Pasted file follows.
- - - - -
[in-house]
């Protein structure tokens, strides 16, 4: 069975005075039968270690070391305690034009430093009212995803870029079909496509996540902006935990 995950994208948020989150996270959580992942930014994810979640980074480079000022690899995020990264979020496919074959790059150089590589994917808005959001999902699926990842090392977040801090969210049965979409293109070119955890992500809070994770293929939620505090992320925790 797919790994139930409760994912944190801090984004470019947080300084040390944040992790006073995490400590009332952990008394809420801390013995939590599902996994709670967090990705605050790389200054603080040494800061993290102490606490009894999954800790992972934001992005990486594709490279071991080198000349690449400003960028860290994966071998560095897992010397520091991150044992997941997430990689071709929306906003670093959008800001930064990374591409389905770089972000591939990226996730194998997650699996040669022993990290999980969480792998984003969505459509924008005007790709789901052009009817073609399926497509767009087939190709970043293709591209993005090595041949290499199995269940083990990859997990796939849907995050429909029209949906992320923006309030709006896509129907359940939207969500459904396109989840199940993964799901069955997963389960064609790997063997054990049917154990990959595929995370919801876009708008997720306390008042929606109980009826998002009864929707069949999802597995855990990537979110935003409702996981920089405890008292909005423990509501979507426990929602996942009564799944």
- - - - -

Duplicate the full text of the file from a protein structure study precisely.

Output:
[in-house]
């Protein structure tokens, strides 16, 4: 069975005075039968270690070391305690034009430093009212995803870029079909496509996540902006935990 995950994208948020989150996270959580992942930014994810979640980074480079000022690899995020990264979020496919074959790059150089590589994917808005959001999902699926990842090392977040801090969210049965979409293109070119955890992500809070994770293929939620505090992320925790 797919790994139930409760994912944190801090984004470019947080300084040390944040992790006073995490400590009332952990008394809420801390013995939590599902996994709670967090990705605050790389200054603080040494800061993290102490606490009894999954800790992972934001992005990486594709490279071991080198000349690449400003960028860290994966071998560095897992010397520091991150044992997941997430990689071709929306906003670093959008800001930064990374591409389905770089972000591939990226996730194998997650699996040669022993990290999980969480792998984003969505459509924008005007790709789901052009009817073609399926497509767009087939190709970043293709591209993005090595041949290499199995269940083990990859997990796939849907995050429909029209949906992320923006309030709006896509129907359940939207969500459904396109989840199940993964799901069955997963389960064609790997063997054990049917154990990959595929995370919801876009708008997720306390008042929606109980009826998002009864929707069949999802597995855990990537979110935003409702996981920089405890008292909005423990509501979507426990929602996942009564799944």